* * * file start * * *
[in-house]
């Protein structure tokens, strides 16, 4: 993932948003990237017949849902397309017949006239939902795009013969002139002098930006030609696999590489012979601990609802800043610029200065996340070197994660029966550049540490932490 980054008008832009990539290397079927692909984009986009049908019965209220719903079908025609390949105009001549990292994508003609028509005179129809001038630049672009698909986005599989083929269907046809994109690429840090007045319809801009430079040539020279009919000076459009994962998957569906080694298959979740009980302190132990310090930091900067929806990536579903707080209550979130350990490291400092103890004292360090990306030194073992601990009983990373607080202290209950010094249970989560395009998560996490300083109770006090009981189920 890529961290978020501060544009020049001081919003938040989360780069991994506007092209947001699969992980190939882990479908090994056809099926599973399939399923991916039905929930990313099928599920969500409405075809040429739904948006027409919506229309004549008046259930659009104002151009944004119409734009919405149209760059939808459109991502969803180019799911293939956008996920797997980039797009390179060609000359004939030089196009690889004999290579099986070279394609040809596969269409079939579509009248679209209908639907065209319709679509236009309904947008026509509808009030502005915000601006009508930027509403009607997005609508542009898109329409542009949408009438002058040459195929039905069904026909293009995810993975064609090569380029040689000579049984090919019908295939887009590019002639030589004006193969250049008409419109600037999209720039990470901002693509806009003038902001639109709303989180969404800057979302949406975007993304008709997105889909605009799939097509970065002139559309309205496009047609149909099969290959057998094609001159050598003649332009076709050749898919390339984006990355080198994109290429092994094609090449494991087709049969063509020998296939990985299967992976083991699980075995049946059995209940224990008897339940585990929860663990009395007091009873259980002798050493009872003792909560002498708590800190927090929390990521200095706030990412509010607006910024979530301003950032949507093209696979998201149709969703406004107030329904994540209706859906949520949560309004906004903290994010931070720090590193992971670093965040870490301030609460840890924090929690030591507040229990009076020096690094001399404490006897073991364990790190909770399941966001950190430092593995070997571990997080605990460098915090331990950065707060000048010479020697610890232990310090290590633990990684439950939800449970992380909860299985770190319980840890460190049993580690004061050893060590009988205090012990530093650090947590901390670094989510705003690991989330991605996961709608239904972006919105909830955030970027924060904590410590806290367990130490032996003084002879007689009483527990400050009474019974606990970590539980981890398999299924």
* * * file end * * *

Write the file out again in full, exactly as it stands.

[in-house]
């Protein structure tokens, strides 16, 4: 993932948003990237017949849902397309017949006239939902795009013969002139002098930006030609696999590489012979601990609802800043610029200065996340070197994660029966550049540490932490 980054008008832009990539290397079927692909984009986009049908019965209220719903079908025609390949105009001549990292994508003609028509005179129809001038630049672009698909986005599989083929269907046809994109690429840090007045319809801009430079040539020279009919000076459009994962998957569906080694298959979740009980302190132990310090930091900067929806990536579903707080209550979130350990490291400092103890004292360090990306030194073992601990009983990373607080202290209950010094249970989560395009998560996490300083109770006090009981189920 890529961290978020501060544009020049001081919003938040989360780069991994506007092209947001699969992980190939882990479908090994056809099926599973399939399923991916039905929930990313099928599920969500409405075809040429739904948006027409919506229309004549008046259930659009104002151009944004119409734009919405149209760059939808459109991502969803180019799911293939956008996920797997980039797009390179060609000359004939030089196009690889004999290579099986070279394609040809596969269409079939579509009248679209209908639907065209319709679509236009309904947008026509509808009030502005915000601006009508930027509403009607997005609508542009898109329409542009949408009438002058040459195929039905069904026909293009995810993975064609090569380029040689000579049984090919019908295939887009590019002639030589004006193969250049008409419109600037999209720039990470901002693509806009003038902001639109709303989180969404800057979302949406975007993304008709997105889909605009799939097509970065002139559309309205496009047609149909099969290959057998094609001159050598003649332009076709050749898919390339984006990355080198994109290429092994094609090449494991087709049969063509020998296939990985299967992976083991699980075995049946059995209940224990008897339940585990929860663990009395007091009873259980002798050493009872003792909560002498708590800190927090929390990521200095706030990412509010607006910024979530301003950032949507093209696979998201149709969703406004107030329904994540209706859906949520949560309004906004903290994010931070720090590193992971670093965040870490301030609460840890924090929690030591507040229990009076020096690094001399404490006897073991364990790190909770399941966001950190430092593995070997571990997080605990460098915090331990950065707060000048010479020697610890232990310090290590633990990684439950939800449970992380909860299985770190319980840890460190049993580690004061050893060590009988205090012990530093650090947590901390670094989510705003690991989330991605996961709608239904972006919105909830955030970027924060904590410590806290367990130490032996003084002879007689009483527990400050009474019974606990970590539980981890398999299924």